Upon graduation from high school in 1946, Roth was awarded a full scholarship to the Philadelphia Museum School of Industrial Arts, but he was expelled at the end of two years because he was always arriving late—he was playing sax in jazz bands until the wee hours of the morning and couldn’t get out of bed in time for class. He started freelancing artwork in the summer of 1948, but until the mid-1950s, his saxophone was a more dependable source of income than his pen. In 1952, he started to get lucky: he got in on the ground floor of TV Guide, married Caroline Wingfield and met the Dave Brubeck Quartet, which soon led to assignments doing record album covers. He was selling regularly enough to such magazines as Glamour, Charm and TV Guide, that he was making a living as a cartoonist.
Roth’s big breakthrough came in 1957 when he started working on Trump, Playboy’s satiric magazine, and on Humbug, a more penurious production, both the inventions of Harvey Kurtzman, founder of MAD magazine. For these enterprises, Roth did what he called “pure humor”—ideas executed solely for the sake of comedy and satire. He also began doing illustrations for Playboy and cartoons for England’s Punch magazine, and he sold a cartoon into newspaper syndication.
Called Poor Arnold’s Almanac, it ran for two years, beginning in May 1959. In each installment of the Almanac, the opening panel announced the topic for the day, and Roth played variations on the theme in the manner of a jazz musician, turning the subject this way and that, inspecting it from every angle and finding inconsistencies in human behavior and naked emperors everywhere he looked.
From the mid 1960s on, his work has appeared regularly in major magazines including Sports Illustrated, Esquire, Holiday, Time, The New York Times, The New Yorker and countless others. In 1983, Roth was elected president of the National Cartoonists Society and the next year received the NCS Reuben award as cartoonist of the year. He has won many gold and silver medals in the Society of Illustrators’ annual shows and was inducted into the SI Hall of Fame in 2009. He appeared on the Tonight Show with Johnny Carson several times and on David Letterman’s Late Show. He has lectured at Princeton, Yale, the Philadelphia College of Art, and at other art schools.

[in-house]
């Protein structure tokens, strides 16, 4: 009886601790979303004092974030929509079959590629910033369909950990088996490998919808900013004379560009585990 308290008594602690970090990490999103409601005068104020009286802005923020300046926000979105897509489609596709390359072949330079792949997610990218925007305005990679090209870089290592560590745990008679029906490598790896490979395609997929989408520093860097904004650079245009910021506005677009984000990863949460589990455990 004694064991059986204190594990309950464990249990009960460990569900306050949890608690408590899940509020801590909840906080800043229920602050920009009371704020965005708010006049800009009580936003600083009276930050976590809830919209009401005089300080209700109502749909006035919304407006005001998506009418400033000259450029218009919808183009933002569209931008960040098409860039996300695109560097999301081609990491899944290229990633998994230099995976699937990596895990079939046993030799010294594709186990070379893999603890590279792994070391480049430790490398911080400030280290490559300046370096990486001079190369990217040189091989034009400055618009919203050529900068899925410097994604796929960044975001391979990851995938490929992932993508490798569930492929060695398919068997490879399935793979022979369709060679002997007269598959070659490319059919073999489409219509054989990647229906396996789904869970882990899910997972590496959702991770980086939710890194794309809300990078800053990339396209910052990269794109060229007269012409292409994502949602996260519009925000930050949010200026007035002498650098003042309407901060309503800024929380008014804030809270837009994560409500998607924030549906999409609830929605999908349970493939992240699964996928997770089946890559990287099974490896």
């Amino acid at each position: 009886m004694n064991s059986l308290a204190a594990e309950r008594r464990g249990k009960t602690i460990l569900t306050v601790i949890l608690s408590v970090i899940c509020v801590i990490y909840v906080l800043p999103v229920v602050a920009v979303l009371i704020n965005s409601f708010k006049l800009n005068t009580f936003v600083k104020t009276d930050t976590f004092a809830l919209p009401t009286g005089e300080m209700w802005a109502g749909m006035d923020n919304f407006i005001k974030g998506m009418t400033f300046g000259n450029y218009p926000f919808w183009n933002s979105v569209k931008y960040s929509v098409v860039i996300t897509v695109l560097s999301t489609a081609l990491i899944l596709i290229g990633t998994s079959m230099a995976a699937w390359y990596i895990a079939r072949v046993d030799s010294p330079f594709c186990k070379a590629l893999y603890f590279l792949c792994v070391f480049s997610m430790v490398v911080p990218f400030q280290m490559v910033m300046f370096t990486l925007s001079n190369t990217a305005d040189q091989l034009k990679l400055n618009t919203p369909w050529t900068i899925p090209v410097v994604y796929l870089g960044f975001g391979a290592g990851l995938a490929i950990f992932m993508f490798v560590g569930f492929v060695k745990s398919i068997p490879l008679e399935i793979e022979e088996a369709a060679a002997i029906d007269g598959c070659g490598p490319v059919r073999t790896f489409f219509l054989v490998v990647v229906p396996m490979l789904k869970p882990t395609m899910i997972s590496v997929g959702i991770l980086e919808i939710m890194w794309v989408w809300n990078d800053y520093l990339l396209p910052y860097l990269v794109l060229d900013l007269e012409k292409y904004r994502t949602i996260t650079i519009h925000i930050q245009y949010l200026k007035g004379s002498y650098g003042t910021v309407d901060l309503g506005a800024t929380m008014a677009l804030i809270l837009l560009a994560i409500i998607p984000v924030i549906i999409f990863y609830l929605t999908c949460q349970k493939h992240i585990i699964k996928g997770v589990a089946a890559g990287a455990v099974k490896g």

—— Adapted from Robert C. Harvey, Author, The Art of the Funnies: An Aesthetic History
About the Museum of American Illustration at the Society of Illustrators
The Society of Illustrators, founded in 1901, is the oldest nonprofit organization solely dedicated to the art and appreciation of illustration in America. Prominent Society members have been Maxfield Parrish, N.C. Wyeth and Norman Rockwell, among others. The Museum of American Illustration was established by the Society in 1981 and is located in the Society’s vintage 1875 carriage house building in mid-town Manhattan. It is open to the public free of charge on Tuesday, 10 am-8 pm; Wednesday-Friday, 10 am-5 pm; and Saturday, 12-4 pm. To learn more about the Museum and the Society, visit www.societyillustrators.org or contact Executive Director Anelle Miller at 212-838-2560 or email@example.com.
About the Museum of Comic and Cartoon Art
The museum’s purpose has been the collection, preservation, study, education, and display of comic and cartoon art. Every genre of the art is represented: animation, anime, cartoons, comic books, comic strips, gag cartoons, humorous illustration, illustration, political illustration, editorial cartoons, caricature, graphic novels, sports cartoons, and computer-generated art. It is the mission of the museum to promote the understanding and appreciation of comic and cartoon art as well as to detail and discuss the artistic, cultural, and historical impact of what is the world’s most popular art form.